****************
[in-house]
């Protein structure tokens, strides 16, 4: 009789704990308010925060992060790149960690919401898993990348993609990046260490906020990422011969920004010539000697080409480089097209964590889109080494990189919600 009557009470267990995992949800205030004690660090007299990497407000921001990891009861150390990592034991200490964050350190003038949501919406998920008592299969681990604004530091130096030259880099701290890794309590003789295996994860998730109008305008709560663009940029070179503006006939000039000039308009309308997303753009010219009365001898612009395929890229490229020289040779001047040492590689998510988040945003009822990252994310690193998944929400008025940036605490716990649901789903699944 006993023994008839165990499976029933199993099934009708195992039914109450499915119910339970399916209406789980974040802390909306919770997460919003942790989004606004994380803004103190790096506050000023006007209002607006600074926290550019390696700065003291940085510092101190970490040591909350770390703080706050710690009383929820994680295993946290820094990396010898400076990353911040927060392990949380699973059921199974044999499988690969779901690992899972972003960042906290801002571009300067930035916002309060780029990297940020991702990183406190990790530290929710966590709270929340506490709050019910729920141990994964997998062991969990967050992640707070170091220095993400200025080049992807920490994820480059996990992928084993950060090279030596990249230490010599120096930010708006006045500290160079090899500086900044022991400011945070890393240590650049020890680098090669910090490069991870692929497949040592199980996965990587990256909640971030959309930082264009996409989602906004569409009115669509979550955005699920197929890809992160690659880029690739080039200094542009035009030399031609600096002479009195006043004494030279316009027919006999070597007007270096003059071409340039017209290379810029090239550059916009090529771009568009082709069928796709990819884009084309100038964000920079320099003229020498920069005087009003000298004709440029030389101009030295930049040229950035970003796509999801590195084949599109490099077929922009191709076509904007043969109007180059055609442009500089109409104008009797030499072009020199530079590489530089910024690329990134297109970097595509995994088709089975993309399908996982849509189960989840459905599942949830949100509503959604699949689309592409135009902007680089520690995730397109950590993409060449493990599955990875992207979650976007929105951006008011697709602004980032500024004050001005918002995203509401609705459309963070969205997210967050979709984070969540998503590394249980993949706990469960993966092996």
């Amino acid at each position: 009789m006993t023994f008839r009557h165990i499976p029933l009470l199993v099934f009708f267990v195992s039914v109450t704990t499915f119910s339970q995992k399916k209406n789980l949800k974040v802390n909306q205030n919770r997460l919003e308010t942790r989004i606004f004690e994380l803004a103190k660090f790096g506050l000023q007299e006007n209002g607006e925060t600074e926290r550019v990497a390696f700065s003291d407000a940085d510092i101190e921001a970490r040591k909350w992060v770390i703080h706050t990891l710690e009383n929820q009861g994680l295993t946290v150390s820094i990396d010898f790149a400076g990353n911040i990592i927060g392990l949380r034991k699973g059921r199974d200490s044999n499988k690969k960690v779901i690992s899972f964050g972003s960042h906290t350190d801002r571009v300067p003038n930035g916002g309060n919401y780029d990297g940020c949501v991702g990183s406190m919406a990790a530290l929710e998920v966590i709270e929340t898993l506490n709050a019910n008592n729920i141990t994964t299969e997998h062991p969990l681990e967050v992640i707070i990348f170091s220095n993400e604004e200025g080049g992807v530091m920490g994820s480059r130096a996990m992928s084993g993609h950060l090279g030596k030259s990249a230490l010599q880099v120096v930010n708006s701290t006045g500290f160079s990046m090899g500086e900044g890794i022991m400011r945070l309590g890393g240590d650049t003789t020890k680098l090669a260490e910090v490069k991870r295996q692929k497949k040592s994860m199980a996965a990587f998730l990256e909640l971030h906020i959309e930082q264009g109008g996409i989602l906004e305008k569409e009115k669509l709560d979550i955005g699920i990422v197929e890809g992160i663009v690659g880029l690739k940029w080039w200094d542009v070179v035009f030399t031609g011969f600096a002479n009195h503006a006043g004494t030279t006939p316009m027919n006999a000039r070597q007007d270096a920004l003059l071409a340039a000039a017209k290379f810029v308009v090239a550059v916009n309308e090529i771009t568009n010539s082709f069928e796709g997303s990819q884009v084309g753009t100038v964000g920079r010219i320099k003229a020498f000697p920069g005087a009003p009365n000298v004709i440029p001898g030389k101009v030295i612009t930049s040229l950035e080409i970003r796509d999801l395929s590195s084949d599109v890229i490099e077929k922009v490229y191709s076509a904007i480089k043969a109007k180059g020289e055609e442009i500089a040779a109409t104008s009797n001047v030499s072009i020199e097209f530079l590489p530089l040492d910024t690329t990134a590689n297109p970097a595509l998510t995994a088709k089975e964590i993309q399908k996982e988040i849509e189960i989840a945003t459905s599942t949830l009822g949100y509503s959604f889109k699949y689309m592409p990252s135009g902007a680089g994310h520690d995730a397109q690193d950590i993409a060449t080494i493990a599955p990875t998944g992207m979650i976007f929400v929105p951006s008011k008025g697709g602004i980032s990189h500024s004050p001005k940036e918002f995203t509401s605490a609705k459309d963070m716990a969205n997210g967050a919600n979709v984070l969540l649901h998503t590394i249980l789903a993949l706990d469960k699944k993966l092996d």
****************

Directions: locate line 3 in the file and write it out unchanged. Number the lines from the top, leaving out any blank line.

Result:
């Amino acid at each position: 009789m006993t023994f008839r009557h165990i499976p029933l009470l199993v099934f009708f267990v195992s039914v109450t704990t499915f119910s339970q995992k399916k209406n789980l949800k974040v802390n909306q205030n919770r997460l919003e308010t942790r989004i606004f004690e994380l803004a103190k660090f790096g506050l000023q007299e006007n209002g607006e925060t600074e926290r550019v990497a390696f700065s003291d407000a940085d510092i101190e921001a970490r040591k909350w992060v770390i703080h706050t990891l710690e009383n929820q009861g994680l295993t946290v150390s820094i990396d010898f790149a400076g990353n911040i990592i927060g392990l949380r034991k699973g059921r199974d200490s044999n499988k690969k960690v779901i690992s899972f964050g972003s960042h906290t350190d801002r571009v300067p003038n930035g916002g309060n919401y780029d990297g940020c949501v991702g990183s406190m919406a990790a530290l929710e998920v966590i709270e929340t898993l506490n709050a019910n008592n729920i141990t994964t299969e997998h062991p969990l681990e967050v992640i707070i990348f170091s220095n993400e604004e200025g080049g992807v530091m920490g994820s480059r130096a996990m992928s084993g993609h950060l090279g030596k030259s990249a230490l010599q880099v120096v930010n708006s701290t006045g500290f160079s990046m090899g500086e900044g890794i022991m400011r945070l309590g890393g240590d650049t003789t020890k680098l090669a260490e910090v490069k991870r295996q692929k497949k040592s994860m199980a996965a990587f998730l990256e909640l971030h906020i959309e930082q264009g109008g996409i989602l906004e305008k569409e009115k669509l709560d979550i955005g699920i990422v197929e890809g992160i663009v690659g880029l690739k940029w080039w200094d542009v070179v035009f030399t031609g011969f600096a002479n009195h503006a006043g004494t030279t006939p316009m027919n006999a000039r070597q007007d270096a920004l003059l071409a340039a000039a017209k290379f810029v308009v090239a550059v916009n309308e090529i771009t568009n010539s082709f069928e796709g997303s990819q884009v084309g753009t100038v964000g920079r010219i320099k003229a020498f000697p920069g005087a009003p009365n000298v004709i440029p001898g030389k101009v030295i612009t930049s040229l950035e080409i970003r796509d999801l395929s590195s084949d599109v890229i490099e077929k922009v490229y191709s076509a904007i480089k043969a109007k180059g020289e055609e442009i500089a040779a109409t104008s009797n001047v030499s072009i020199e097209f530079l590489p530089l040492d910024t690329t990134a590689n297109p970097a595509l998510t995994a088709k089975e964590i993309q399908k996982e988040i849509e189960i989840a945003t459905s599942t949830l009822g949100y509503s959604f889109k699949y689309m592409p990252s135009g902007a680089g994310h520690d995730a397109q690193d950590i993409a060449t080494i493990a599955p990875t998944g992207m979650i976007f929400v929105p951006s008011k008025g697709g602004i980032s990189h500024s004050p001005k940036e918002f995203t509401s605490a609705k459309d963070m716990a969205n997210g967050a919600n979709v984070l969540l649901h998503t590394i249980l789903a993949l706990d469960k699944k993966l092996d």